For Students Who Are Not Yet Fluent, Silent Reading Is Not the Best Use of Classroom Time
As a teacher, one of your most important responsibilities is to ensure that all of your students are receiving the most benefit from their class time. For students who are not yet fluent in English, silent reading can be a great way to improve their vocabulary and reading comprehension. However, not all students benefit from silent reading in the classroom.
Many students who are not yet proficient in English find that they learn more effectively when they are actively engaged in the class discussion. In fact, a recent study found that students who are actively engaged in class discussions are three times more likely to achieve academic success than students who are only silent readers.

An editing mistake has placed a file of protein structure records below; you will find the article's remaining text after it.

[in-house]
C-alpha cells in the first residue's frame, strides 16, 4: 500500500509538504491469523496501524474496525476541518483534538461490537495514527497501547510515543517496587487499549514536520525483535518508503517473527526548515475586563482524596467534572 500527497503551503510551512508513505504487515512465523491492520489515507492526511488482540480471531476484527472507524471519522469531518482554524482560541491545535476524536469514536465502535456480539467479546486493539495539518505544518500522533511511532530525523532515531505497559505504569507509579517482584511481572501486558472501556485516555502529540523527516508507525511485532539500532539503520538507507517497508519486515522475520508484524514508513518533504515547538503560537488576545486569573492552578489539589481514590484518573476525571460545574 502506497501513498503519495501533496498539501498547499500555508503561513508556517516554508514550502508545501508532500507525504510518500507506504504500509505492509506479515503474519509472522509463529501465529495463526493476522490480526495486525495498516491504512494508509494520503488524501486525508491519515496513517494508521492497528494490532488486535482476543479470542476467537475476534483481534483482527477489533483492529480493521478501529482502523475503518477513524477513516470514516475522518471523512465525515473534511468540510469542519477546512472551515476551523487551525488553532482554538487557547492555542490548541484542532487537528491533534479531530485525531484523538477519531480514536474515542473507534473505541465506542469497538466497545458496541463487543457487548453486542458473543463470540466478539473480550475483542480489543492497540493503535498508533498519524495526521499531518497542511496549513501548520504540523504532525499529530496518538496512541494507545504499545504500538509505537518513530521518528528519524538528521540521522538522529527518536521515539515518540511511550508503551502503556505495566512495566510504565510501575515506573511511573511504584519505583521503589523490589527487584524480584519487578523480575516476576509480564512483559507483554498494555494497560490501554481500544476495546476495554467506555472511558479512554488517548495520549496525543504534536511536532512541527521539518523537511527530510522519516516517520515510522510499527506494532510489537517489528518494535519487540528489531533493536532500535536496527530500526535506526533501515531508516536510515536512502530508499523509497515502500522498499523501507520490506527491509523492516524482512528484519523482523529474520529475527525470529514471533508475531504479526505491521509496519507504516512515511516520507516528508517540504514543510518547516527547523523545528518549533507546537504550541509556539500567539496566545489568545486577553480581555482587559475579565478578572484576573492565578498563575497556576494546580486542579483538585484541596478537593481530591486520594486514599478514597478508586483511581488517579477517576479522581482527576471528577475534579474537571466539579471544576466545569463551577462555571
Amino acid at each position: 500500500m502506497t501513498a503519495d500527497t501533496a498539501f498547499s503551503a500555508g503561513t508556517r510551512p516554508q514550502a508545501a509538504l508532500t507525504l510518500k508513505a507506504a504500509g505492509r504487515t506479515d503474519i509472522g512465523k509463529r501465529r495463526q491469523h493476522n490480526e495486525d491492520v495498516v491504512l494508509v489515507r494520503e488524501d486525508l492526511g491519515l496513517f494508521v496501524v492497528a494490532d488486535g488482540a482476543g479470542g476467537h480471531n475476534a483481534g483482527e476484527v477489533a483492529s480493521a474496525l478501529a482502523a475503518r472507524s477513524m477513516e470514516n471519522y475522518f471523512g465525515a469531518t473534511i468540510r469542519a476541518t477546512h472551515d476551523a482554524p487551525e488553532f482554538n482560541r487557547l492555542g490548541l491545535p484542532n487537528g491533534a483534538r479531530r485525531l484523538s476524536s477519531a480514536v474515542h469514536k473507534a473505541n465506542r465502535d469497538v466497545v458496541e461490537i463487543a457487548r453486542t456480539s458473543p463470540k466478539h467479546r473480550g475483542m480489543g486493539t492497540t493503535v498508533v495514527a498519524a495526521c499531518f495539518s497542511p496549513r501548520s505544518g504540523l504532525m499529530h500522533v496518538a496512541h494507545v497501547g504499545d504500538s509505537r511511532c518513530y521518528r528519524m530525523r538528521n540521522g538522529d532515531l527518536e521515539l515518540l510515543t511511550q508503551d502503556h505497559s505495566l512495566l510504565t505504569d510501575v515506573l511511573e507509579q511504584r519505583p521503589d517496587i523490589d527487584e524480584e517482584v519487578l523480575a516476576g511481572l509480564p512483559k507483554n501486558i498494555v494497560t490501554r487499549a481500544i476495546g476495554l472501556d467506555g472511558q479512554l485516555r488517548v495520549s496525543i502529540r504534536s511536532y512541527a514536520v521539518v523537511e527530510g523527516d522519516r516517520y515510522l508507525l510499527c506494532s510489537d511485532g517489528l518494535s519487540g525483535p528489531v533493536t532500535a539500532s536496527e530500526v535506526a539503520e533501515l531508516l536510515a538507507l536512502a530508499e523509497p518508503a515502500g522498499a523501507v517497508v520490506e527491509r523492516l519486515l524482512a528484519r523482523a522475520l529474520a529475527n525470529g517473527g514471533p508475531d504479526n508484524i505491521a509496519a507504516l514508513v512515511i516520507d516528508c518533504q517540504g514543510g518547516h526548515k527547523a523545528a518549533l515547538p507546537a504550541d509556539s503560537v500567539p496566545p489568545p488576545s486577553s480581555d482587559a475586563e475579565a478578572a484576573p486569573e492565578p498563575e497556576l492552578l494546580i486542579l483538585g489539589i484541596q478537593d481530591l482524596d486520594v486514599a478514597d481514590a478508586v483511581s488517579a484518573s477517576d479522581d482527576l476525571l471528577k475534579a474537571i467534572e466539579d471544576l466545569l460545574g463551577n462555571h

If you are not yet confident in your student’s ability to participate in class discussions, it may be best to stick to silent reading in their class. However, if you are confident that your student is not yet fluent in English, you can still use silent reading to improve their vocabulary and reading comprehension. Just be sure to allow your student to participate in class discussions as much as possible to ensure that they are receiving the most benefit from their time in class.